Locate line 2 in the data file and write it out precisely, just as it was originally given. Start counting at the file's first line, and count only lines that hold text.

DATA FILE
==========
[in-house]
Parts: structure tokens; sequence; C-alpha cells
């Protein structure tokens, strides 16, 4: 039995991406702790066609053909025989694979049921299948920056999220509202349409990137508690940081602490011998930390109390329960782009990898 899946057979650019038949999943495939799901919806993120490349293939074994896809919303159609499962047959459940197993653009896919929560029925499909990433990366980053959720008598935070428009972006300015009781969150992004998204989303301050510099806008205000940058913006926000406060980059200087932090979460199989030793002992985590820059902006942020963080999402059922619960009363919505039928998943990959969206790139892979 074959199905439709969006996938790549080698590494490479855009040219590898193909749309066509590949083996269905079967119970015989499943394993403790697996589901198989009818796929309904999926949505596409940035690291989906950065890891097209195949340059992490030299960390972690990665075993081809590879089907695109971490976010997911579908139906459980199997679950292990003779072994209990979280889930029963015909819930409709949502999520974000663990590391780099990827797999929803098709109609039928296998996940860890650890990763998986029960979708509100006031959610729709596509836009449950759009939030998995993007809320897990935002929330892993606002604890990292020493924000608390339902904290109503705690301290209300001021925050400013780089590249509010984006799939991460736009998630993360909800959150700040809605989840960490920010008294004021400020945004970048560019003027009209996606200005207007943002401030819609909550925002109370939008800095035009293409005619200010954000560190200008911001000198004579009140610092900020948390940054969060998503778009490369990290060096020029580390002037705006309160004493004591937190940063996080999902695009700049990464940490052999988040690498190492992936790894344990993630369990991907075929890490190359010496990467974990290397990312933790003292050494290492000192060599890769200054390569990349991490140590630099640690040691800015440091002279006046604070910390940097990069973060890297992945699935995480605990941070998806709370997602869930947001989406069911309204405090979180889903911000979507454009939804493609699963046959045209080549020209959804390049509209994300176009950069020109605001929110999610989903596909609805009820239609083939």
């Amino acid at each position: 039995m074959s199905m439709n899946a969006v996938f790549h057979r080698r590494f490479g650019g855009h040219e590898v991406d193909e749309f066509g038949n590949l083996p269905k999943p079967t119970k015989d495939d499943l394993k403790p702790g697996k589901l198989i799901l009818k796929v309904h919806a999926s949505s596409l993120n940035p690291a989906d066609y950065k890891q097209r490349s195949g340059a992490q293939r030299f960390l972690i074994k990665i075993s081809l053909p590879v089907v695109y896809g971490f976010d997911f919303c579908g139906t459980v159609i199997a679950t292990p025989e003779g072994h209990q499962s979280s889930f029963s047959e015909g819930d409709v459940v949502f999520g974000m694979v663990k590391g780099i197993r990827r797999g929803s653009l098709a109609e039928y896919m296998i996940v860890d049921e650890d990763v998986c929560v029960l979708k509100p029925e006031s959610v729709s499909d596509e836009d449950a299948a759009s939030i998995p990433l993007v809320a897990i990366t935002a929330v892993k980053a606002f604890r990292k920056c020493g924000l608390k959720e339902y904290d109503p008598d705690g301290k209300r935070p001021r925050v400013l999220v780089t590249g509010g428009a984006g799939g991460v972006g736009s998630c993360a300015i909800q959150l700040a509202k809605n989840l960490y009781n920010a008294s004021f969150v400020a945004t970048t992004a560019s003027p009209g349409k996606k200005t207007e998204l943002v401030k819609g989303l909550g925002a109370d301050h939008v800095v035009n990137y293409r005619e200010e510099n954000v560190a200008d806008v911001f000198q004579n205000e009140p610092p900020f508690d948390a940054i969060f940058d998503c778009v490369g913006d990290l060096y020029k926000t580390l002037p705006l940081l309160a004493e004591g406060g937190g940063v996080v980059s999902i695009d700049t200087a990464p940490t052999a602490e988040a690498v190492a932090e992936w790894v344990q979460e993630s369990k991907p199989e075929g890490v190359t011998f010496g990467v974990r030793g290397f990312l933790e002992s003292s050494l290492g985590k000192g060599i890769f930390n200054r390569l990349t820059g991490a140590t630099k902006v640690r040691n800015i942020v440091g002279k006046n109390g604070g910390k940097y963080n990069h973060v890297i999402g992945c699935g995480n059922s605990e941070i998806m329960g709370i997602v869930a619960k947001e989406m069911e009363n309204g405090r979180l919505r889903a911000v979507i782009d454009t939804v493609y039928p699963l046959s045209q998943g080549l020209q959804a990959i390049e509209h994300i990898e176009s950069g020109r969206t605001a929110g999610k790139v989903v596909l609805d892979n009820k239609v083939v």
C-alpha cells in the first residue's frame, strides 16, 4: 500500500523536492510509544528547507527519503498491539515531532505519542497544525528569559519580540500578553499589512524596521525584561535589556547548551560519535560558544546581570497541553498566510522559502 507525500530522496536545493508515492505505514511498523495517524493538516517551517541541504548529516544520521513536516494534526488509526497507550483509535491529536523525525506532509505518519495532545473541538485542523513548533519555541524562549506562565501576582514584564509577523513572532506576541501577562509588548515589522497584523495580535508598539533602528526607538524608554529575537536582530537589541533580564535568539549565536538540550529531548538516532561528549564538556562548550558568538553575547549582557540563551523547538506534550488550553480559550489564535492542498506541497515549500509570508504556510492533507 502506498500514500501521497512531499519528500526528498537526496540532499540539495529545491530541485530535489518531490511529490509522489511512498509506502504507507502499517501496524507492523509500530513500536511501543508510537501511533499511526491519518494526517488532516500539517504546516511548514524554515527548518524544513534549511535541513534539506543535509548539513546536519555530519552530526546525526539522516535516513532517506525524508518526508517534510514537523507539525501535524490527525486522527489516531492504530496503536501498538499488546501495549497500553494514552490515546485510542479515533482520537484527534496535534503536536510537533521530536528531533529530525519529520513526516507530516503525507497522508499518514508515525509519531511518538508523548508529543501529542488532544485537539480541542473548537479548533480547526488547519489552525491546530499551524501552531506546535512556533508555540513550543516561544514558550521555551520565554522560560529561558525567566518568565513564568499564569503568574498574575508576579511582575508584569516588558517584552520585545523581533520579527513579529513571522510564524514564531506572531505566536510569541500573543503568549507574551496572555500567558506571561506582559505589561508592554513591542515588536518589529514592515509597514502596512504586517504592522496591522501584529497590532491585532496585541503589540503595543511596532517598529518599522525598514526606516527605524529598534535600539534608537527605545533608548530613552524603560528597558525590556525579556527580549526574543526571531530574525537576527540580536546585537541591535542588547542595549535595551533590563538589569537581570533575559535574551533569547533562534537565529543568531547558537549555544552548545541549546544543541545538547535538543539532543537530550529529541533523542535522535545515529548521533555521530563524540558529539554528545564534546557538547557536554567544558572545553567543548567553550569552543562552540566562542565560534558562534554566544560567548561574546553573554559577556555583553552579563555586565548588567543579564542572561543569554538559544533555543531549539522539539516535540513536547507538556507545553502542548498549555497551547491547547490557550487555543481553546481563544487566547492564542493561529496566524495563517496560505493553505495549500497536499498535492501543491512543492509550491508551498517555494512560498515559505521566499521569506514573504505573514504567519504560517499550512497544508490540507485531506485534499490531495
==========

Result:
Parts: structure tokens; sequence; C-alpha cells